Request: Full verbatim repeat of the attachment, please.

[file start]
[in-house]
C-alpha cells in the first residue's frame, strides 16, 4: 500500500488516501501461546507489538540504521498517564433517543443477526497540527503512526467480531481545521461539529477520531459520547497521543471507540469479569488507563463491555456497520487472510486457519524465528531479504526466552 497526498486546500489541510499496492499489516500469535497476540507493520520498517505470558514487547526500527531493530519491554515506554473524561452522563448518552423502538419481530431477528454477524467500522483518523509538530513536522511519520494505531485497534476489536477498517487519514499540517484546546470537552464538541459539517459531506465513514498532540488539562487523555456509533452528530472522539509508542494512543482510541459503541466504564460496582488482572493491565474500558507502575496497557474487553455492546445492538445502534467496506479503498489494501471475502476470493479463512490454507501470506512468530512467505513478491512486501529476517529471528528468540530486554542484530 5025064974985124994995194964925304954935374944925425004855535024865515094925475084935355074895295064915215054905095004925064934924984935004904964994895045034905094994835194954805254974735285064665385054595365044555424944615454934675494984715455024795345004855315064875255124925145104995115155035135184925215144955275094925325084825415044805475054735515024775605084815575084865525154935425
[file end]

[in-house]
C-alpha cells in the first residue's frame, strides 16, 4: 500500500488516501501461546507489538540504521498517564433517543443477526497540527503512526467480531481545521461539529477520531459520547497521543471507540469479569488507563463491555456497520487472510486457519524465528531479504526466552 497526498486546500489541510499496492499489516500469535497476540507493520520498517505470558514487547526500527531493530519491554515506554473524561452522563448518552423502538419481530431477528454477524467500522483518523509538530513536522511519520494505531485497534476489536477498517487519514499540517484546546470537552464538541459539517459531506465513514498532540488539562487523555456509533452528530472522539509508542494512543482510541459503541466504564460496582488482572493491565474500558507502575496497557474487553455492546445492538445502534467496506479503498489494501471475502476470493479463512490454507501470506512468530512467505513478491512486501529476517529471528528468540530486554542484530 5025064974985124994995194964925304954935374944925425004855535024865515094925475084935355074895295064915215054905095004925064934924984935004904964994895045034905094994835194954805254974735285064665385054595365044555424944615454934675494984715455024795345004855315064875255124925145104995115155035135184925215144955275094925325084825415044805475054735515024775605084815575084865525154935425